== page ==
It's a headline that is making a lot of people's skin crawl: "spiders could theoretically eat every human on Earth in one year."
Two researchers who studied how much prey spiders eat and how much it all weighs concluded spiders eat between 400 to 800 million tons of prey each year.
The Washington Post article compared the estimate of 400 to 800 million tons of prey to the biomass of all adult humans on Earth, which back in 2005, other researchers estimated is 287 million tons.
9NEWS took this bizarre headline to Paula Cushing, curator of invertebrate zoology at the Denver Museum of Nature and Science.
"Another little factoid that was interesting in the original article is they estimated the total amount of meat that humans eat, the 7 billion humans that are on earth, is less than the total weight of insects that spiders are eating," Cushing said.
"That would have been a cool headline, but no," she added jokingly about the Washington Post article headline.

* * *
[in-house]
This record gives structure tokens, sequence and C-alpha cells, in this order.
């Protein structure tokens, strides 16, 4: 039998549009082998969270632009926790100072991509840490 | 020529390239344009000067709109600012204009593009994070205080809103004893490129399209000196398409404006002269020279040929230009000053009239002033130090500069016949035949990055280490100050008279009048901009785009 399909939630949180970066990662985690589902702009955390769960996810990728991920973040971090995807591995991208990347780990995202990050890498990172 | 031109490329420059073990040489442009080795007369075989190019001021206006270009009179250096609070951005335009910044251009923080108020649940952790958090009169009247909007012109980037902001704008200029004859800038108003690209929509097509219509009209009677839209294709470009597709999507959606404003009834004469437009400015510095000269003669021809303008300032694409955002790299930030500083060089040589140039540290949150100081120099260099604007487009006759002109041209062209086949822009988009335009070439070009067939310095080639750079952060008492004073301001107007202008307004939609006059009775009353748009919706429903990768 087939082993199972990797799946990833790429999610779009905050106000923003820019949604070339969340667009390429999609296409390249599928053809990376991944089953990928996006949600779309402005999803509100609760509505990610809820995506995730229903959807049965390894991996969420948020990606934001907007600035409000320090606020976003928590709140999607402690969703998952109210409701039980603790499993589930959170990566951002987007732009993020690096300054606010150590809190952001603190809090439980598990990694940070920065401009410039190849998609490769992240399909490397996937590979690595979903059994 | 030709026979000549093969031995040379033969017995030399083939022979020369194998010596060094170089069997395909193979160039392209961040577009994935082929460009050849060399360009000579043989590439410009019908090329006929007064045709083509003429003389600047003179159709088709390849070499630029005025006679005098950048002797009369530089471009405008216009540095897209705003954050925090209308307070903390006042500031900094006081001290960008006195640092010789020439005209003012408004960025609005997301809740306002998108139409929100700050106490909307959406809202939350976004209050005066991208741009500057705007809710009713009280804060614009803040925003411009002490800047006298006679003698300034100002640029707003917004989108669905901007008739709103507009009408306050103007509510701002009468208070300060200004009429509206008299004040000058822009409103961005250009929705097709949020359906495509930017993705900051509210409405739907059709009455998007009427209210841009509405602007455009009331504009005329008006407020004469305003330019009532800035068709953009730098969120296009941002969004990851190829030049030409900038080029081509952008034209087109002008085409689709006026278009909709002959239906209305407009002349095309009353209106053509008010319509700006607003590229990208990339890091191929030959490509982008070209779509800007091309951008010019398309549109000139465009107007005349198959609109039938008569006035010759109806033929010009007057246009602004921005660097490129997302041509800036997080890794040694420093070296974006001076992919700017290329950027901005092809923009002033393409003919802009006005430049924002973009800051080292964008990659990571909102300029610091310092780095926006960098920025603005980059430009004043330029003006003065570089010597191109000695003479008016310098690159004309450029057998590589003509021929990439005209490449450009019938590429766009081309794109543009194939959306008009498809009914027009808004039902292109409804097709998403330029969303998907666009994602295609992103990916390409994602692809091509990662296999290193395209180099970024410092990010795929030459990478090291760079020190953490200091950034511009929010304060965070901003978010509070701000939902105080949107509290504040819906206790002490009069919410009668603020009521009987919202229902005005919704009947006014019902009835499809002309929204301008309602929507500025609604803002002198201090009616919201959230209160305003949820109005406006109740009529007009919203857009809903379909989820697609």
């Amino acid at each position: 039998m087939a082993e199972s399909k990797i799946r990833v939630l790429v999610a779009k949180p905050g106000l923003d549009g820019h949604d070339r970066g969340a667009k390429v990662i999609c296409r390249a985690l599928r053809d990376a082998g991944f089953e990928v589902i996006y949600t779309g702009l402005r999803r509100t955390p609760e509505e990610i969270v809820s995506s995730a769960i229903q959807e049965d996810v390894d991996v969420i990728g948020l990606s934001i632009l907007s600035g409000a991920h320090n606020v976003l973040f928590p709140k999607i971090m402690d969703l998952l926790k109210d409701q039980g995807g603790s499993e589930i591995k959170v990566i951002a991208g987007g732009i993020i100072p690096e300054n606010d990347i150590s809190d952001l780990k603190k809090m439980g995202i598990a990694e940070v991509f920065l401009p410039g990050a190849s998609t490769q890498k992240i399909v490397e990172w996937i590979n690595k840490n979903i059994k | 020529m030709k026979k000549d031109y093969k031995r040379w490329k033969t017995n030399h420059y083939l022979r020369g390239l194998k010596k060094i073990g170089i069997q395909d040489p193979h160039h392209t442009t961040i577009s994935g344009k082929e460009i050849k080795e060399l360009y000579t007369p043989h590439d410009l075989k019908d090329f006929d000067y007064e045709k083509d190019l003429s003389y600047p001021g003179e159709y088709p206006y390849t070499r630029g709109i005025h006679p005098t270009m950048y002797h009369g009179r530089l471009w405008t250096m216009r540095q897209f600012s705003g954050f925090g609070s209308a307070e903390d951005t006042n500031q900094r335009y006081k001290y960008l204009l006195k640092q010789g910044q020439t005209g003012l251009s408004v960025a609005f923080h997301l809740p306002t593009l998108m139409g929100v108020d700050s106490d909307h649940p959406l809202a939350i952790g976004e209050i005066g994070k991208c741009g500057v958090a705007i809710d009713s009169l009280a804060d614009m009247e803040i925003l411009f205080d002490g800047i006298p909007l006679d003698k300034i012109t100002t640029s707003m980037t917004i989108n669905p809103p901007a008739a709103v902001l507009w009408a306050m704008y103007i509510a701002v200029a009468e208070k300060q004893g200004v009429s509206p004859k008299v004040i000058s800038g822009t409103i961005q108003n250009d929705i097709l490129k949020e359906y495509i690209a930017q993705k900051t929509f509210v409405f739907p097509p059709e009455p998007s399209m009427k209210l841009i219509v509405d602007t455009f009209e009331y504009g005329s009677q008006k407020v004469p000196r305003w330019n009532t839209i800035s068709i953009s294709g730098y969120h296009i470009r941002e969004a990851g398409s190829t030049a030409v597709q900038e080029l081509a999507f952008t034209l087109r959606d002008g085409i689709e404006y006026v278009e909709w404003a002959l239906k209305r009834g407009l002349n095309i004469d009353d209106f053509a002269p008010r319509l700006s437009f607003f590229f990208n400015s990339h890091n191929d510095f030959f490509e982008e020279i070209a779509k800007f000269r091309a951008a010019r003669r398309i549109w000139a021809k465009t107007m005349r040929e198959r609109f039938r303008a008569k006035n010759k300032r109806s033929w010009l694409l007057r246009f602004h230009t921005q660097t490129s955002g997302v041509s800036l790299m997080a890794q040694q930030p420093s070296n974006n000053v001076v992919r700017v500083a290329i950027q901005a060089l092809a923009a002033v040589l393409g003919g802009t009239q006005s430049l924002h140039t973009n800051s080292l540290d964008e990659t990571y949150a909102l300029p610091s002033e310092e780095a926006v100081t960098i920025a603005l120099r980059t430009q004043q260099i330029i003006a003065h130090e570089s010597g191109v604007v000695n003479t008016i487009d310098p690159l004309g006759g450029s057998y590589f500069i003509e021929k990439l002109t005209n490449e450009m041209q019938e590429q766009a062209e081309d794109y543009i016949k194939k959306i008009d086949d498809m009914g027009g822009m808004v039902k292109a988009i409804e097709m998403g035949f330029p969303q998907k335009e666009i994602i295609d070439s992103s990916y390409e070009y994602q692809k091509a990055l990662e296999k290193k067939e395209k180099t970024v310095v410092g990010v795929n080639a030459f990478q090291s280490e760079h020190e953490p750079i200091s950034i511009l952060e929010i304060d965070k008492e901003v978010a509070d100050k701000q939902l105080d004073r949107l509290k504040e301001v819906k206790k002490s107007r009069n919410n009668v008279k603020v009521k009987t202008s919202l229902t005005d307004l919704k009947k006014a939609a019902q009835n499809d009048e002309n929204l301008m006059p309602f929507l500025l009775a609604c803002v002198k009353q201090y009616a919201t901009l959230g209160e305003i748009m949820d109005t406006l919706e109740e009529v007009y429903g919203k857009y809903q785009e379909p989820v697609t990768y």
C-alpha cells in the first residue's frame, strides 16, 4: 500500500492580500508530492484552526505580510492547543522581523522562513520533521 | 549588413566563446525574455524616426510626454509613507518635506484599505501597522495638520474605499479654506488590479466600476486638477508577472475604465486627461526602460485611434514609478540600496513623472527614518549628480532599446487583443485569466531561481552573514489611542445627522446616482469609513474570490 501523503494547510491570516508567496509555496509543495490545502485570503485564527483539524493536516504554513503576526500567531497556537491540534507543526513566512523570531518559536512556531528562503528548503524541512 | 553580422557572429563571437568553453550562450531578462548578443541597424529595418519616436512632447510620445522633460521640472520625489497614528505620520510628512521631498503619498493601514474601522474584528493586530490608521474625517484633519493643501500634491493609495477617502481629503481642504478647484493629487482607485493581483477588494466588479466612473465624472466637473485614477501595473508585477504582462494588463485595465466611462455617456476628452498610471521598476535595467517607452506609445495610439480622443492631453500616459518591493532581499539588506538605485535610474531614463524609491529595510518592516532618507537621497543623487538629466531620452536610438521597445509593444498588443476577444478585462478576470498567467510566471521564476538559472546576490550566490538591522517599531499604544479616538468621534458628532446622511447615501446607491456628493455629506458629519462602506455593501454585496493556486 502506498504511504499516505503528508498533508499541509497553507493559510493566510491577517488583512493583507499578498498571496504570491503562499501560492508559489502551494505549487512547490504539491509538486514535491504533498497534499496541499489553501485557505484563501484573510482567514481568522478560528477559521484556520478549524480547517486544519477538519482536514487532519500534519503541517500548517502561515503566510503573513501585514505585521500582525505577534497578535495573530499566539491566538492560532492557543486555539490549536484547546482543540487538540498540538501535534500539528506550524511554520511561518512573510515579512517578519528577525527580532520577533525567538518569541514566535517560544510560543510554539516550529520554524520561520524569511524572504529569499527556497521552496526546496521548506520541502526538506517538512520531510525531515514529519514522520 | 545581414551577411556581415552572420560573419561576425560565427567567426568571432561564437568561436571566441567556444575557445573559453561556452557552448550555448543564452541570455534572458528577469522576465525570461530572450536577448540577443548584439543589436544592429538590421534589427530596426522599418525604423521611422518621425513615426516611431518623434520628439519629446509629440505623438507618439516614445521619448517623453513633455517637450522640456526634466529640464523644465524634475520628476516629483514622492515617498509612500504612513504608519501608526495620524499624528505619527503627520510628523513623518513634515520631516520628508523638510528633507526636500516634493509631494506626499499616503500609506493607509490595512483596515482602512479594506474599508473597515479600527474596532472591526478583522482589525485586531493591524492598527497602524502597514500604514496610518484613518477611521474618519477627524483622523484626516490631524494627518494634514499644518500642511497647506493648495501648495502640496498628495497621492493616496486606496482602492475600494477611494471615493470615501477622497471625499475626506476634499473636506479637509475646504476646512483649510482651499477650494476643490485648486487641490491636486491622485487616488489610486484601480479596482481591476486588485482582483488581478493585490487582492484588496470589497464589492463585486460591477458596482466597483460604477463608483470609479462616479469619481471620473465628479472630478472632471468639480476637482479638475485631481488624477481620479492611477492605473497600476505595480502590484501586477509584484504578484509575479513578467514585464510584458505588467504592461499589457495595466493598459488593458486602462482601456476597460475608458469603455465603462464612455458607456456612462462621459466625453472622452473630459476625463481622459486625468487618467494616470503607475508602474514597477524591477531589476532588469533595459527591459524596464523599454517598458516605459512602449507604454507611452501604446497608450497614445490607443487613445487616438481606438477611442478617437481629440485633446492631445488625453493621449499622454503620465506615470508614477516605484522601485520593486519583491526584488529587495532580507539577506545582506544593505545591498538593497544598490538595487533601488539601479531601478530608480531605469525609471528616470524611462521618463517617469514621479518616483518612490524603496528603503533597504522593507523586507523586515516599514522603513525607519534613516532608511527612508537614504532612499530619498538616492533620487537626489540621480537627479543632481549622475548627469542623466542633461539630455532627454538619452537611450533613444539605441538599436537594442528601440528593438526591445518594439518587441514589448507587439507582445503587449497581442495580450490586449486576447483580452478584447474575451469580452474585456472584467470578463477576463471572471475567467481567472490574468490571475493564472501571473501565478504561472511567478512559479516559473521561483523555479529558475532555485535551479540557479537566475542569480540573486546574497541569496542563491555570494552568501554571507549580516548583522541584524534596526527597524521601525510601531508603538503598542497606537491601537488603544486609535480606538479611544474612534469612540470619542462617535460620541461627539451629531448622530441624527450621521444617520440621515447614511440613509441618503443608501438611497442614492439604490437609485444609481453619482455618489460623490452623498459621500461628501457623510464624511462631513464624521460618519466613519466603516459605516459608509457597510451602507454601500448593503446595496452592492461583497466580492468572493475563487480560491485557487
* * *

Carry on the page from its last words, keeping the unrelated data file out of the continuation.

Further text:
Cushing studies spiders for a living. While she says, yes those numbers add up, there is absolutely no reason to make that connection.
"We're not their (spiders) prey, I think you're a lot more likely to get eaten by your house cat than by the spiders that are living inside your home," Cushing said. "They just have this initial ick factor, this initial ick response, even though spiders are incredibly important for controlling insect populations worldwide."
Cushing says the new research highlights the key role spiders have in keeping ecosystems healthy, and that is getting lost in the mix.
"Without that predator part of the community that exists in those terrestrial habitats - those terrestrial habitats would lose a lot of their ecological health. That's really the message to get across is how important spiders are and how important a part of earth's biodiversity they are," she said.